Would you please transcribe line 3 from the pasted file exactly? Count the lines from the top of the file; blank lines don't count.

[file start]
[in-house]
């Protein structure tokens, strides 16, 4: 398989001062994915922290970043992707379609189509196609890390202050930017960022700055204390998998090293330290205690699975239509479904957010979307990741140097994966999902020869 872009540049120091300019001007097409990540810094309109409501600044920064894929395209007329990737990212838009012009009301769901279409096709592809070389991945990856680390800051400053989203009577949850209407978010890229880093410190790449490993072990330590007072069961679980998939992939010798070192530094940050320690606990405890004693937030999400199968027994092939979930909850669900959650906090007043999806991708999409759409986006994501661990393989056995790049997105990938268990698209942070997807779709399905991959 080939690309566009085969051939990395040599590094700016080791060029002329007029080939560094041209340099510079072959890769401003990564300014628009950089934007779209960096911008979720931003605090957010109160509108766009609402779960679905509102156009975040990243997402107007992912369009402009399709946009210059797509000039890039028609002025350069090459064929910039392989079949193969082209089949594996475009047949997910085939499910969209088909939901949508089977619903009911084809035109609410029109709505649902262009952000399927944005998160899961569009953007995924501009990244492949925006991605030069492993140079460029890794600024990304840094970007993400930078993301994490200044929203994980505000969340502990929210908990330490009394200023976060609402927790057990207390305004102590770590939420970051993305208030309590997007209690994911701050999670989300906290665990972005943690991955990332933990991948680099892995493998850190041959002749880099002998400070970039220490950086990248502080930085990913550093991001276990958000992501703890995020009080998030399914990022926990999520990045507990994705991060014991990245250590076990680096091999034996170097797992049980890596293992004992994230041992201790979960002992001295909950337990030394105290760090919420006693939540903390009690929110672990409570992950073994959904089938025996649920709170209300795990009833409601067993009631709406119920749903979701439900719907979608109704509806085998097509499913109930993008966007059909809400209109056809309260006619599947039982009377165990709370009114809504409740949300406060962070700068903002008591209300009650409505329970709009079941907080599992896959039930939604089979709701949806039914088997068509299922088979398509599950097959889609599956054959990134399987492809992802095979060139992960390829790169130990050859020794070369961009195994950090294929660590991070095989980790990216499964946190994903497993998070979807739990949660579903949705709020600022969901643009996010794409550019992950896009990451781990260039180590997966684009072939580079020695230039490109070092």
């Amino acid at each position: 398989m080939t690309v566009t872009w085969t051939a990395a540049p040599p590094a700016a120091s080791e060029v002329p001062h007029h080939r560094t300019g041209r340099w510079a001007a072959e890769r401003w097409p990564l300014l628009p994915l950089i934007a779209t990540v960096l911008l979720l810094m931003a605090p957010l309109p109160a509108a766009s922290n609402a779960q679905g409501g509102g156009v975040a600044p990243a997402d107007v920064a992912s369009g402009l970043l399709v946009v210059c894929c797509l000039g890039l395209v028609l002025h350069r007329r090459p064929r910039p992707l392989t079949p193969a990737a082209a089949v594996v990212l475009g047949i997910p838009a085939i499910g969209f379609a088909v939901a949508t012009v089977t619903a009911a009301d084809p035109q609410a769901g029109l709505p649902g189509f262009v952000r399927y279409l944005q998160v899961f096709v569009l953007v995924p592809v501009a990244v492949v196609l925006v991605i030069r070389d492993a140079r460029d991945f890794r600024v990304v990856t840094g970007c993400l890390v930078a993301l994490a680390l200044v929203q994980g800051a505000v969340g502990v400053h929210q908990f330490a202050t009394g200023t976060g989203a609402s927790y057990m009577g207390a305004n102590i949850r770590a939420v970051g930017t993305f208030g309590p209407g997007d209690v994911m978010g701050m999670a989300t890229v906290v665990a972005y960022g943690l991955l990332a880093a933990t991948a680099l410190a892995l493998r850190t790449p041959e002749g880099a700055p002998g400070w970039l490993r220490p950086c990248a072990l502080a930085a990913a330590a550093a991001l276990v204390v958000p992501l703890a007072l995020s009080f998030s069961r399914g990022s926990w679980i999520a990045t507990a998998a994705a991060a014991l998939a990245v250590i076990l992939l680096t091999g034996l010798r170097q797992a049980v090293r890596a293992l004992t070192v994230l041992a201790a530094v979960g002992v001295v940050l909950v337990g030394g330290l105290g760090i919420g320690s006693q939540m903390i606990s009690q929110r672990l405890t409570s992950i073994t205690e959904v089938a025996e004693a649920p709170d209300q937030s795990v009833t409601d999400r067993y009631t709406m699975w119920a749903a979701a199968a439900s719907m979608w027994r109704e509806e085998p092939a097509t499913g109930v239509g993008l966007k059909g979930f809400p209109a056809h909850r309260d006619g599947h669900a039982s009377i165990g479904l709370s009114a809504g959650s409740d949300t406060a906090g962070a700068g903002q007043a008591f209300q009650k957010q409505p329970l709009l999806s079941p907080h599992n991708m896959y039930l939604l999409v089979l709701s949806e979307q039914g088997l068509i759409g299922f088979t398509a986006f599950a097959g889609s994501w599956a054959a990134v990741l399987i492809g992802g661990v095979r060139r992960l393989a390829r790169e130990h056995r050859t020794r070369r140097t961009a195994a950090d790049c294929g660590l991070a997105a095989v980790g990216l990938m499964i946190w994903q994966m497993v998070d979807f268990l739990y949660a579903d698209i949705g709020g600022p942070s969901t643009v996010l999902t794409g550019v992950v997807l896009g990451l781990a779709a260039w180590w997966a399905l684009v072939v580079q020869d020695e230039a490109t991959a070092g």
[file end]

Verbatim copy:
């Amino acid at each position: 398989m080939t690309v566009t872009w085969t051939a990395a540049p040599p590094a700016a120091s080791e060029v002329p001062h007029h080939r560094t300019g041209r340099w510079a001007a072959e890769r401003w097409p990564l300014l628009p994915l950089i934007a779209t990540v960096l911008l979720l810094m931003a605090p957010l309109p109160a509108a766009s922290n609402a779960q679905g409501g509102g156009v975040a600044p990243a997402d107007v920064a992912s369009g402009l970043l399709v946009v210059c894929c797509l000039g890039l395209v028609l002025h350069r007329r090459p064929r910039p992707l392989t079949p193969a990737a082209a089949v594996v990212l475009g047949i997910p838009a085939i499910g969209f379609a088909v939901a949508t012009v089977t619903a009911a009301d084809p035109q609410a769901g029109l709505p649902g189509f262009v952000r399927y279409l944005q998160v899961f096709v569009l953007v995924p592809v501009a990244v492949v196609l925006v991605i030069r070389d492993a140079r460029d991945f890794r600024v990304v990856t840094g970007c993400l890390v930078a993301l994490a680390l200044v929203q994980g800051a505000v969340g502990v400053h929210q908990f330490a202050t009394g200023t976060g989203a609402s927790y057990m009577g207390a305004n102590i949850r770590a939420v970051g930017t993305f208030g309590p209407g997007d209690v994911m978010g701050m999670a989300t890229v906290v665990a972005y960022g943690l991955l990332a880093a933990t991948a680099l410190a892995l493998r850190t790449p041959e002749g880099a700055p002998g400070w970039l490993r220490p950086c990248a072990l502080a930085a990913a330590a550093a991001l276990v204390v958000p992501l703890a007072l995020s009080f998030s069961r399914g990022s926990w679980i999520a990045t507990a998998a994705a991060a014991l998939a990245v250590i076990l992939l680096t091999g034996l010798r170097q797992a049980v090293r890596a293992l004992t070192v994230l041992a201790a530094v979960g002992v001295v940050l909950v337990g030394g330290l105290g760090i919420g320690s006693q939540m903390i606990s009690q929110r672990l405890t409570s992950i073994t205690e959904v089938a025996e004693a649920p709170d209300q937030s795990v009833t409601d999400r067993y009631t709406m699975w119920a749903a979701a199968a439900s719907m979608w027994r109704e509806e085998p092939a097509t499913g109930v239509g993008l966007k059909g979930f809400p209109a056809h909850r309260d006619g599947h669900a039982s009377i165990g479904l709370s009114a809504g959650s409740d949300t406060a906090g962070a700068g903002q007043a008591f209300q009650k957010q409505p329970l709009l999806s079941p907080h599992n991708m896959y039930l939604l999409v089979l709701s949806e979307q039914g088997l068509i759409g299922f088979t398509a986006f599950a097959g889609s994501w599956a054959a990134v990741l399987i492809g992802g661990v095979r060139r992960l393989a390829r790169e130990h056995r050859t020794r070369r140097t961009a195994a950090d790049c294929g660590l991070a997105a095989v980790g990216l990938m499964i946190w994903q994966m497993v998070d979807f268990l739990y949660a579903d698209i949705g709020g600022p942070s969901t643009v996010l999902t794409g550019v992950v997807l896009g990451l781990a779709a260039w180590w997966a399905l684009v072939v580079q020869d020695e230039a490109t991959a070092g």